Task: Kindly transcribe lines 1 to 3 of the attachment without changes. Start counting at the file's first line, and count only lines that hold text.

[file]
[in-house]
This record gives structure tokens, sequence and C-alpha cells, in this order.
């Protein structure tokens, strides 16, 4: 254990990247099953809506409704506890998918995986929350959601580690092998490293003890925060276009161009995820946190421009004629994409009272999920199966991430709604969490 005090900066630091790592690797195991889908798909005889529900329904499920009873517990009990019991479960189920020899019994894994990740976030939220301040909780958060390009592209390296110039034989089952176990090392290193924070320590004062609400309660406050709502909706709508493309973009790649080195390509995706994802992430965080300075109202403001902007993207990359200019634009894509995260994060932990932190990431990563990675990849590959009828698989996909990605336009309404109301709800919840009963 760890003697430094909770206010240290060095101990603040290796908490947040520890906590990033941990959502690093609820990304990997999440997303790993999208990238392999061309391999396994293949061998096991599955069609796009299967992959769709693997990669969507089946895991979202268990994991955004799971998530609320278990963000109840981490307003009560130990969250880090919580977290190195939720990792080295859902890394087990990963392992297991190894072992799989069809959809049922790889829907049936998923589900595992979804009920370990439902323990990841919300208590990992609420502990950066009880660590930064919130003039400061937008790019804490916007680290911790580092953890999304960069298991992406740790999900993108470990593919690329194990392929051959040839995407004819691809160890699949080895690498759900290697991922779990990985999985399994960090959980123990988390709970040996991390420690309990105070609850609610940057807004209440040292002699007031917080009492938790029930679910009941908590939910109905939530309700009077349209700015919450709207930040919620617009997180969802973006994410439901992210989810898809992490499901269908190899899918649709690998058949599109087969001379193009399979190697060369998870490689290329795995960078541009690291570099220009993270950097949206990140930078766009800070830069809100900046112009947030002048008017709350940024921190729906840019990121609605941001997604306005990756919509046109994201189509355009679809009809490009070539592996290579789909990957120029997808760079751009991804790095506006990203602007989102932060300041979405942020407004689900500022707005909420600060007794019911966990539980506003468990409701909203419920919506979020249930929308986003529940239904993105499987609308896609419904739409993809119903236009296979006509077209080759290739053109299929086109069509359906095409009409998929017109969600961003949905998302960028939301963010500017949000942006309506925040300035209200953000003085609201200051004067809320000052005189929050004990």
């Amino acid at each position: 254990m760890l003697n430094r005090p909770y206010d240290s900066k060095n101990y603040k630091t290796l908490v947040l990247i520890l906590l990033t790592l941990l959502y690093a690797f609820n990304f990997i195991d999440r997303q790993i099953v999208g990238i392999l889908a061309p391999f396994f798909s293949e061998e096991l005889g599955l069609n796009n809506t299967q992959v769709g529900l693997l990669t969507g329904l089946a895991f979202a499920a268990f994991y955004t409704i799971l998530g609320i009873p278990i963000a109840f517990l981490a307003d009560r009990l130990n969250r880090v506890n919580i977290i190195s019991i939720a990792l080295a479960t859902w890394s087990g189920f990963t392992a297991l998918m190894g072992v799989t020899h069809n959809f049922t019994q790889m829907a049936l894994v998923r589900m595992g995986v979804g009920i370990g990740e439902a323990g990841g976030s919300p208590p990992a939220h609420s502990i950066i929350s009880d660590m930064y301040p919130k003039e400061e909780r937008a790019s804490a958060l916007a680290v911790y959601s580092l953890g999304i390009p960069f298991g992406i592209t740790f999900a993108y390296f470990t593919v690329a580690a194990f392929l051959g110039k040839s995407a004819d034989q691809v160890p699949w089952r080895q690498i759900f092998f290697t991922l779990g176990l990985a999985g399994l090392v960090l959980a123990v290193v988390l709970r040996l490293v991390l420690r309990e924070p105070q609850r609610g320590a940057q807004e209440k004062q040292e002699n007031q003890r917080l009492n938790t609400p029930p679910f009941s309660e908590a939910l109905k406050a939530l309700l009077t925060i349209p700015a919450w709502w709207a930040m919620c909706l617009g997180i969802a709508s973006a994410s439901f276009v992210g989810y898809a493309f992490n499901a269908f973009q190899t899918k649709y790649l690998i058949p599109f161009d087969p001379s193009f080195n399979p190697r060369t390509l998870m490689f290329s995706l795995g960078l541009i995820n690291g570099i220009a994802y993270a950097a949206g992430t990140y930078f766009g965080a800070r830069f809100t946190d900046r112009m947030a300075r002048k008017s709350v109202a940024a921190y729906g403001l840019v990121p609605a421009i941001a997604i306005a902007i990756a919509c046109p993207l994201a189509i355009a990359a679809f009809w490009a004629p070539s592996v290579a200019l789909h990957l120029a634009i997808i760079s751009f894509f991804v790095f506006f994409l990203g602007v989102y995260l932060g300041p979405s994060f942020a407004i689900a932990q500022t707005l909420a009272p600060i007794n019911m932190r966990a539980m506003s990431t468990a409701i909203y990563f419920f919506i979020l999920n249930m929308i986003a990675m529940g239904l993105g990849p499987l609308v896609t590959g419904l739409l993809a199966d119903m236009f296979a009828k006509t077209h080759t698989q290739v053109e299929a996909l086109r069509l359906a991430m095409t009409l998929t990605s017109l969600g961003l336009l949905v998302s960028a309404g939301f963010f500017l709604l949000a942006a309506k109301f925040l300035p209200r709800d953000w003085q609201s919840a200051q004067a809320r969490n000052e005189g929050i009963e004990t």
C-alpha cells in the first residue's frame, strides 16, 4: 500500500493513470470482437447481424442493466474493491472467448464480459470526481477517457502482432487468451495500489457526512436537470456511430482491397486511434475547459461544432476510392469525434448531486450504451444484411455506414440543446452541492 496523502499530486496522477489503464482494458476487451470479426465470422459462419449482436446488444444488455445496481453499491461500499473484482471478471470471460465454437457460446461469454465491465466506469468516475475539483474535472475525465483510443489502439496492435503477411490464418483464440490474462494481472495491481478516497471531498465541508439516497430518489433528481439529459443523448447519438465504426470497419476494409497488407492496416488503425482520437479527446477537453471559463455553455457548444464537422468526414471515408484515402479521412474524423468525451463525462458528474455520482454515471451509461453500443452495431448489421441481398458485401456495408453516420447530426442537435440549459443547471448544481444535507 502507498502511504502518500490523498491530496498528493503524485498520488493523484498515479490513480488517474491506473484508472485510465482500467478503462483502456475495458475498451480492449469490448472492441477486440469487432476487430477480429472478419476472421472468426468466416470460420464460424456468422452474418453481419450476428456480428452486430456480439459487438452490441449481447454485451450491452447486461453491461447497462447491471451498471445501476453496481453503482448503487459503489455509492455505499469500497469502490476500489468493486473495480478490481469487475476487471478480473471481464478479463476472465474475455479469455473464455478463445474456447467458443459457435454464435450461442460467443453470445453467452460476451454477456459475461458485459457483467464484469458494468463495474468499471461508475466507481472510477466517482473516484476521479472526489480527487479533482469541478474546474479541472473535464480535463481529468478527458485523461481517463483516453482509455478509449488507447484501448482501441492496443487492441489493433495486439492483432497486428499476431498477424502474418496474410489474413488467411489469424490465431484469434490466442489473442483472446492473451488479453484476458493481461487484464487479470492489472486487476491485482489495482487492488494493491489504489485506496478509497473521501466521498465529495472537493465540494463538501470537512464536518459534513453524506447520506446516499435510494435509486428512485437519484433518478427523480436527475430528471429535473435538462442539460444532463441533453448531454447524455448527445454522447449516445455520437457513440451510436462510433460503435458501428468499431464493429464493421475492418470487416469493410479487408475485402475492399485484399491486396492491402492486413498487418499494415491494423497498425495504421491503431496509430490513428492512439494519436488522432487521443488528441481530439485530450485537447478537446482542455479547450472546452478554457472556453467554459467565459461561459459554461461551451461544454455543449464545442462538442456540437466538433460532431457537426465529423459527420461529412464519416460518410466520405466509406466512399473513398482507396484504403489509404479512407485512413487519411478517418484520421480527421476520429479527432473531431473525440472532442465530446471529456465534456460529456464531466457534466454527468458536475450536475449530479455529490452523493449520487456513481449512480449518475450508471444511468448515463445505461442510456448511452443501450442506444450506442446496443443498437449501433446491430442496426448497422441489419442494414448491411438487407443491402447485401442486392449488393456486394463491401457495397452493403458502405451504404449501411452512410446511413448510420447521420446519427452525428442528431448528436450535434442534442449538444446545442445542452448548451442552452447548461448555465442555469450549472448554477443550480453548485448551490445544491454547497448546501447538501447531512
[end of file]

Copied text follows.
[in-house]
This record gives structure tokens, sequence and C-alpha cells, in this order.
């Protein structure tokens, strides 16, 4: 254990990247099953809506409704506890998918995986929350959601580690092998490293003890925060276009161009995820946190421009004629994409009272999920199966991430709604969490 005090900066630091790592690797195991889908798909005889529900329904499920009873517990009990019991479960189920020899019994894994990740976030939220301040909780958060390009592209390296110039034989089952176990090392290193924070320590004062609400309660406050709502909706709508493309973009790649080195390509995706994802992430965080300075109202403001902007993207990359200019634009894509995260994060932990932190990431990563990675990849590959009828698989996909990605336009309404109301709800919840009963 760890003697430094909770206010240290060095101990603040290796908490947040520890906590990033941990959502690093609820990304990997999440997303790993999208990238392999061309391999396994293949061998096991599955069609796009299967992959769709693997990669969507089946895991979202268990994991955004799971998530609320278990963000109840981490307003009560130990969250880090919580977290190195939720990792080295859902890394087990990963392992297991190894072992799989069809959809049922790889829907049936998923589900595992979804009920370990439902323990990841919300208590990992609420502990950066009880660590930064919130003039400061937008790019804490916007680290911790580092953890999304960069298991992406740790999900993108470990593919690329194990392929051959040839995407004819691809160890699949080895690498759900290697991922779990990985999985399994960090959980123990988390709970040996991390420690309990105070609850609610940057807004209440040292002699007031917080009492938790029930679910009941908590939910109905939530309700009077349209700015919450709207930040919620617009997180969802973006994410439901992210989810898809992490499901269908190899899918649709690998058949599109087969001379193009399979190697060369998870490689290329795995960078541009690291570099220009993270950097949206990140930078766009800070830069809100900046112009947030002048008017709350940024921190729906840019990121609605941001997604306005990756919509046109994201189509355009679809009809490009070539592996290579789909990957120029997808760079751009991804790095506006990203602007989102932060300041979405942020407004689900500022707005909420600060007794019911966990539980506003468990409701909203419920919506979020249930929308986003529940239904993105499987609308896609419904739409993809119903236009296979006509077209080759290739053109299929086109069509359906095409009409998929017109969600961003949905998302960028939301963010500017949000942006309506925040300035209200953000003085609201200051004067809320000052005189929050004990």